This past week I was speaking with a patient, let’s call her Marcy, at her regular appointment. “You’re just not like other doctors,” she said. “How is that?” I asked.
This seems like a good place to talk about the reason that Marcy comes to see me. Marcy has a history of opioid use disorder. She has been on medication assisted therapy (MAT) for many years. For those who are unaware, opioid use can change people’s brains. Some patients are able to taper off of MAT. Others, however, require MAT for the rest of their lives. In fact, they need the medication, much as a diabetic patient might need insulin, to function and to be productive members of society. Inconsistent with popular opinion, the majority of MAT patients do not use their medication to get high. Instead, it is just the opposite, they take their medication in order to treat a brain that fires differently than does one that has not been addicted to opioids.
At this point I must interject that not one MAT patient, that I know of, made the choice to become “an addict.” Instead, something occurred (often many somethings) in their lives that made medicating their pain more tolerable than enduring it. If we go back to the diabetes analogy, this is similar to a person’s body becoming unable to produce, or to react to, insulin. The vital difference, however, is the way that society views the MAT patient versus the way they look at a person with diabetes. The former seems to be viewed as a judgment issue whereas the latter seems to be a case of bad biologic luck. Often the MAT patient is perceived as “less than” and not worthy of compassion, while the diabetes patient somehow is more deserving of this. Perhaps the stigma has been alleviated, just a bit, by the recent fervor surrounding, the mini-series Dope Sick (Macy, B. (2019). Dopesick. Head of Zeus).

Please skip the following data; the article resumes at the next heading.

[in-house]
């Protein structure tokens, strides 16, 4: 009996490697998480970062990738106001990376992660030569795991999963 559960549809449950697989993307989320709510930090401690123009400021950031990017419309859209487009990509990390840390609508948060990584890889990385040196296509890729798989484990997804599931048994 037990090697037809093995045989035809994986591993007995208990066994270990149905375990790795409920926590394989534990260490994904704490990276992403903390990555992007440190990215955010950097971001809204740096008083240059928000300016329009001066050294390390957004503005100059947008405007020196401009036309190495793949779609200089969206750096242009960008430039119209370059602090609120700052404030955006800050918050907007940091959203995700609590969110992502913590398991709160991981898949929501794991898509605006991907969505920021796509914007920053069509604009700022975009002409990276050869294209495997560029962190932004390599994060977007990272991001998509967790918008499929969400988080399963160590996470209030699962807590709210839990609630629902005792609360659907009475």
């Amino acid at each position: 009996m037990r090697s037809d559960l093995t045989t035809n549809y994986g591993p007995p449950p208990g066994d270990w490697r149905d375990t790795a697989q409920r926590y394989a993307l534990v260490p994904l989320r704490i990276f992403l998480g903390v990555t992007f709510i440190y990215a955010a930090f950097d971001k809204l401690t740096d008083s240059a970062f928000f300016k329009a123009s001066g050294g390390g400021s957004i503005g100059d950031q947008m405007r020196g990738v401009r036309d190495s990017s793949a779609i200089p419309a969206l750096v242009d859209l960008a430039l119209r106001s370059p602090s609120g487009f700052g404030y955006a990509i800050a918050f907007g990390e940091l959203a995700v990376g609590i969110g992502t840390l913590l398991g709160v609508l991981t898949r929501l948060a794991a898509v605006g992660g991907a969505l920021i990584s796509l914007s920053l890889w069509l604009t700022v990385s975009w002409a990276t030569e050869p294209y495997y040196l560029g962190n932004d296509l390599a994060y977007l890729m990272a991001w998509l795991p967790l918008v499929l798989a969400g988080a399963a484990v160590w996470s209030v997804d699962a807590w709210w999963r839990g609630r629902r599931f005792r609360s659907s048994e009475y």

Marcy went on to tell me that over the many, many years she had been on MAT, she had had experience with quite a few physicians. According to this patient, most MAT doctors write prescriptions but don’t really speak with their patients. If they do, the questions seem to be cursory. To be honest, I’ve heard this sentiment from a number of MAT patients. More often than not, the patient ends up feeling like a number, rather than a person.
This is even worse when it comes to some specific MAT clinics. Oftentimes patients are given no appointment time and wait for hours to be seen. At many such clinics, patients are required to go through this daily - making things that the rest of us take for granted (like holding down a job) very difficult.
I told Marcy that I view my job, as a MAT doc, as a privilege. I am given the unique opportunity to help a person get their life back. I am afforded trust as I am given the chance to hold space for someone as they recount extraordinarily painful memories. Oftentimes these memories have been “factified” and the feeling and emotion has been erased out of them. This in order to survive.
“No one has ever said that being my doctor was a privilege.” Marcy said, “It’s been just the opposite.” “Then they’re missing the point of doctoring,” I said. And she reiterated, “You’re just not like other doctors.”
That sad statement was meant to be a compliment as Marcy distinguished someone who truly cares from what she has come to experience as the norm.